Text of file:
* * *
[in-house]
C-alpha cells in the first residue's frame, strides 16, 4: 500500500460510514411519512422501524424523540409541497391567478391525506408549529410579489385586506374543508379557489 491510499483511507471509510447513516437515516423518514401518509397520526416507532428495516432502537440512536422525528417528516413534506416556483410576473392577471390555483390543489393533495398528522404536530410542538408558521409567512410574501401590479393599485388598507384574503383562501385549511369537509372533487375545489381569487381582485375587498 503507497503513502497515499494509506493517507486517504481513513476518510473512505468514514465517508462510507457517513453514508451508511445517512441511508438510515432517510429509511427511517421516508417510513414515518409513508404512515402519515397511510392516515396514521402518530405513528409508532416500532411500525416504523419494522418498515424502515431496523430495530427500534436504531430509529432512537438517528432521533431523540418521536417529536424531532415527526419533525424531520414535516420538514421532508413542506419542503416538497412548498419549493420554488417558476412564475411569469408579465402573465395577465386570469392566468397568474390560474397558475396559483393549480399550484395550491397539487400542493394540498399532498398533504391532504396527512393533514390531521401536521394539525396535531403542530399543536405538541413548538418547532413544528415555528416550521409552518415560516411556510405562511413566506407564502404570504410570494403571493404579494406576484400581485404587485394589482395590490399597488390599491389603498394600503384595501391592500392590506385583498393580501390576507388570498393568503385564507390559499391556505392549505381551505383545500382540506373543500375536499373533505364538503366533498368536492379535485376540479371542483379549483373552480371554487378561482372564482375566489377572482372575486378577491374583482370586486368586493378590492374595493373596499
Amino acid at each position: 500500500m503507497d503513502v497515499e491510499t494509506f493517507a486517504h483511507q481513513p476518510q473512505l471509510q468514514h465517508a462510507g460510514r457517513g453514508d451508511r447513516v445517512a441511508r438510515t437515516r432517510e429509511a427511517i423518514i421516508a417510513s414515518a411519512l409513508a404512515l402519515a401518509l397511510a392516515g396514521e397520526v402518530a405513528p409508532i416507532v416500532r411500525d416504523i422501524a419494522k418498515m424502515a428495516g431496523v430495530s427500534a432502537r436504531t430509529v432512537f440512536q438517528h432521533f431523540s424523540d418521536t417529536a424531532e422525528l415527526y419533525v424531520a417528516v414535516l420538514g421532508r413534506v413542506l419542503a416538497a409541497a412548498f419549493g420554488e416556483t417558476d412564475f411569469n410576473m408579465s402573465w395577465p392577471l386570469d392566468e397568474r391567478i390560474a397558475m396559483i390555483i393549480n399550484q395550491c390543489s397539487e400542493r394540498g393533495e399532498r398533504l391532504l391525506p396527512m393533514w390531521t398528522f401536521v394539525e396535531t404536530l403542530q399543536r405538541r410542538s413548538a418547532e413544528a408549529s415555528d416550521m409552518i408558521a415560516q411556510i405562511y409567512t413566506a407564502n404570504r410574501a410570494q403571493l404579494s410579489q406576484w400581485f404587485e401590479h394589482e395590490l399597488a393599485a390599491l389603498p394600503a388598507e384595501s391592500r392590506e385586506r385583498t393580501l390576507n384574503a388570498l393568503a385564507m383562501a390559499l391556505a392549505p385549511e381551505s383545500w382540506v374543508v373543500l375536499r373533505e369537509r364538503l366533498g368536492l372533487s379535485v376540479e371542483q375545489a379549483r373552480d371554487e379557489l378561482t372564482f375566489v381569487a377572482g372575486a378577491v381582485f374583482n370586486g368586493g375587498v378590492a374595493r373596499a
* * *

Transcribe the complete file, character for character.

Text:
[in-house]
C-alpha cells in the first residue's frame, strides 16, 4: 500500500460510514411519512422501524424523540409541497391567478391525506408549529410579489385586506374543508379557489 491510499483511507471509510447513516437515516423518514401518509397520526416507532428495516432502537440512536422525528417528516413534506416556483410576473392577471390555483390543489393533495398528522404536530410542538408558521409567512410574501401590479393599485388598507384574503383562501385549511369537509372533487375545489381569487381582485375587498 503507497503513502497515499494509506493517507486517504481513513476518510473512505468514514465517508462510507457517513453514508451508511445517512441511508438510515432517510429509511427511517421516508417510513414515518409513508404512515402519515397511510392516515396514521402518530405513528409508532416500532411500525416504523419494522418498515424502515431496523430495530427500534436504531430509529432512537438517528432521533431523540418521536417529536424531532415527526419533525424531520414535516420538514421532508413542506419542503416538497412548498419549493420554488417558476412564475411569469408579465402573465395577465386570469392566468397568474390560474397558475396559483393549480399550484395550491397539487400542493394540498399532498398533504391532504396527512393533514390531521401536521394539525396535531403542530399543536405538541413548538418547532413544528415555528416550521409552518415560516411556510405562511413566506407564502404570504410570494403571493404579494406576484400581485404587485394589482395590490399597488390599491389603498394600503384595501391592500392590506385583498393580501390576507388570498393568503385564507390559499391556505392549505381551505383545500382540506373543500375536499373533505364538503366533498368536492379535485376540479371542483379549483373552480371554487378561482372564482375566489377572482372575486378577491374583482370586486368586493378590492374595493373596499
Amino acid at each position: 500500500m503507497d503513502v497515499e491510499t494509506f493517507a486517504h483511507q481513513p476518510q473512505l471509510q468514514h465517508a462510507g460510514r457517513g453514508d451508511r447513516v445517512a441511508r438510515t437515516r432517510e429509511a427511517i423518514i421516508a417510513s414515518a411519512l409513508a404512515l402519515a401518509l397511510a392516515g396514521e397520526v402518530a405513528p409508532i416507532v416500532r411500525d416504523i422501524a419494522k418498515m424502515a428495516g431496523v430495530s427500534a432502537r436504531t430509529v432512537f440512536q438517528h432521533f431523540s424523540d418521536t417529536a424531532e422525528l415527526y419533525v424531520a417528516v414535516l420538514g421532508r413534506v413542506l419542503a416538497a409541497a412548498f419549493g420554488e416556483t417558476d412564475f411569469n410576473m408579465s402573465w395577465p392577471l386570469d392566468e397568474r391567478i390560474a397558475m396559483i390555483i393549480n399550484q395550491c390543489s397539487e400542493r394540498g393533495e399532498r398533504l391532504l391525506p396527512m393533514w390531521t398528522f401536521v394539525e396535531t404536530l403542530q399543536r405538541r410542538s413548538a418547532e413544528a408549529s415555528d416550521m409552518i408558521a415560516q411556510i405562511y409567512t413566506a407564502n404570504r410574501a410570494q403571493l404579494s410579489q406576484w400581485f404587485e401590479h394589482e395590490l399597488a393599485a390599491l389603498p394600503a388598507e384595501s391592500r392590506e385586506r385583498t393580501l390576507n384574503a388570498l393568503a385564507m383562501a390559499l391556505a392549505p385549511e381551505s383545500w382540506v374543508v373543500l375536499r373533505e369537509r364538503l366533498g368536492l372533487s379535485v376540479e371542483q375545489a379549483r373552480d371554487e379557489l378561482t372564482f375566489v381569487a377572482g372575486a378577491v381582485f374583482n370586486g368586493g375587498v378590492a374595493r373596499a